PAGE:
You can’t really have Christmas without acknowledging that someone significant was born on 25 December – and not just Bob Stanley of Saint Etienne. The queen of gospel wants you to spread the news far and wide, and she imparts her message with due gravitas.
- Big Star
Big Star’s Third is the least likely album to contain a Christmas song, but amid the desperation and despair was this huge burst of fervour. Did Alex Chilton mean it? Was it a joke? Its effect is magnified by the music that surrounds it on the rest of the album.
Green Grows the Holly
Gorgeous and stern, and undoubtedly the best adaptation by an Americana band of any poem written by Henry VIII. The horns bloom, like the flowers of the song, turning something indisputably English into a desert lament.
- Jimmy McGriff
McGriff opens with a squall of organ that doesn’t lead you to believe Christmas is coming anytime soon, then takes Winter Wonderland at such a leisurely pace that it takes a moment to recognise it. (If you like this, try Jimmy Smith’s Christmas ’64 as well.)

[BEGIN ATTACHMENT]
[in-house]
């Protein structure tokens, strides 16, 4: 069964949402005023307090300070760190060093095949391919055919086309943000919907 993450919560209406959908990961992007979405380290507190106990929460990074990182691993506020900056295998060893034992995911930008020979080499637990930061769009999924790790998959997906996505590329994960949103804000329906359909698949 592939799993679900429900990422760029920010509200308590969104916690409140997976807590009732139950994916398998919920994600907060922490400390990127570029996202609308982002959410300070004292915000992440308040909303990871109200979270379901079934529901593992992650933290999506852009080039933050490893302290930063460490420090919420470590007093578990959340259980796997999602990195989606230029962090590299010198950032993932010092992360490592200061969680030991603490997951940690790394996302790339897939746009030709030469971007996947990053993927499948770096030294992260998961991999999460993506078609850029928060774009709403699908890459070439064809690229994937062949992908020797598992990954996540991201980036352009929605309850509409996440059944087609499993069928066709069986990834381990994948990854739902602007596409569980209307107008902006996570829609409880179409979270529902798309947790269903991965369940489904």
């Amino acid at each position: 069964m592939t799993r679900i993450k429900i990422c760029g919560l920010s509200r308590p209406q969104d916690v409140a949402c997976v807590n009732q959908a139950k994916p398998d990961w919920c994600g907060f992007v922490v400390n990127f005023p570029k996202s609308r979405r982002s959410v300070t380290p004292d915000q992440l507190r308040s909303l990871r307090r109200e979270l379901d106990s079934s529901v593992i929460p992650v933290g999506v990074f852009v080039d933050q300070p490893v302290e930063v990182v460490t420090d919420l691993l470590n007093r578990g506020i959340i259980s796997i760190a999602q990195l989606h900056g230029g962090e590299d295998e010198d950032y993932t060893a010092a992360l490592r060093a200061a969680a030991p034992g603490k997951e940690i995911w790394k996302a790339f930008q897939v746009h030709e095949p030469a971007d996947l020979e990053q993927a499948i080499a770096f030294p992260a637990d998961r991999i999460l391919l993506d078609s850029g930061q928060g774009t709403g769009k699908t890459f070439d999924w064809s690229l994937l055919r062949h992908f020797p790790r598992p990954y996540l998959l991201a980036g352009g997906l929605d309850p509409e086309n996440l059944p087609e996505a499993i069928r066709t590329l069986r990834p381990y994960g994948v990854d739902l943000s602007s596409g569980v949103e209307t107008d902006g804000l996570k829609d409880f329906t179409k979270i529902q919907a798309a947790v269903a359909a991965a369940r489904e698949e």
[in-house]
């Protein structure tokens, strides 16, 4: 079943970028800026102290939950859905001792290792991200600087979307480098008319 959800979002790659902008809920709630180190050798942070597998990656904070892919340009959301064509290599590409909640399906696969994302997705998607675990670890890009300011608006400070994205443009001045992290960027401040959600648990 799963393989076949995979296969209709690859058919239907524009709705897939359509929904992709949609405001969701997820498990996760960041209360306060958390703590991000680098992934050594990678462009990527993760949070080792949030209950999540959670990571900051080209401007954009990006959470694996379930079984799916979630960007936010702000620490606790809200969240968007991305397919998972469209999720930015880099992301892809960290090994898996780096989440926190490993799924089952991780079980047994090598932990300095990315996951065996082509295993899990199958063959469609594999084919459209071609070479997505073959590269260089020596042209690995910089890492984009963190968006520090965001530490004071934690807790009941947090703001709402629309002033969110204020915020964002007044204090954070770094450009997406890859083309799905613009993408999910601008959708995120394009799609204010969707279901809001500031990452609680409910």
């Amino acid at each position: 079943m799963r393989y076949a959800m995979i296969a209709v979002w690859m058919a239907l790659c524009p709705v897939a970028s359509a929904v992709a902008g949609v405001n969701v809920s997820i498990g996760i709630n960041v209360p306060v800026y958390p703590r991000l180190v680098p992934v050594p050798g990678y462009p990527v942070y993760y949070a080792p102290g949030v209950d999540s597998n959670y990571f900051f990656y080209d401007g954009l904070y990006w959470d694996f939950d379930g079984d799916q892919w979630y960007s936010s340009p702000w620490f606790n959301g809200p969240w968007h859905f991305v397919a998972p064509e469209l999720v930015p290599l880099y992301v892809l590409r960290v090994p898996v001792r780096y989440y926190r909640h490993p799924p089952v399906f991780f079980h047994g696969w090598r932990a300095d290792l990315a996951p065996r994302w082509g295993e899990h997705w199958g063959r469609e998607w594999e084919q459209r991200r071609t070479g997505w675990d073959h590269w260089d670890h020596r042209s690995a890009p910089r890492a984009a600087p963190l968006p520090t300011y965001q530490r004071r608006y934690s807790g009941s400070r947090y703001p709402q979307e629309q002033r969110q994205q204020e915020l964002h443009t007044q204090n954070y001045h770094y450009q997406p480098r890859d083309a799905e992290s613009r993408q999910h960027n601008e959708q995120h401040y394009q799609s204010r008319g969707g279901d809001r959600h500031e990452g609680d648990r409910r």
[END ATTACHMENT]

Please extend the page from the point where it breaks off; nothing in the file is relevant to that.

- Sharon Jones & the Dap-Kings
Ain’t No Chimneys in the Projects
When you live in poverty, certain logistical problems come to mind. Namely, if you’re in a big public housing block, how does Santa get the presents underneath the tree? A fabulous addition to the long line of socially conscious soul and funk Christmas music.
- Sons of Heaven
When Was Jesus Born?
We all know the answer, but when it’s posed this beautifully, in such impeccable close harmony, the obviousness of the question can be forgiven. There are many versions of this, but it’s a hard song to do anything but beautifully.
- Thea Gilmore
Listen, the Snow Is Falling
Yoko Ono’s is the original version and Galaxie 500’s rendition is more celebrated, but Thea Gilmore gets the perfect ratio of iciness to wonder – it sounds like a Christmas tree, if such a thing were possible. The 2009 album Strange Communion is highly recommended.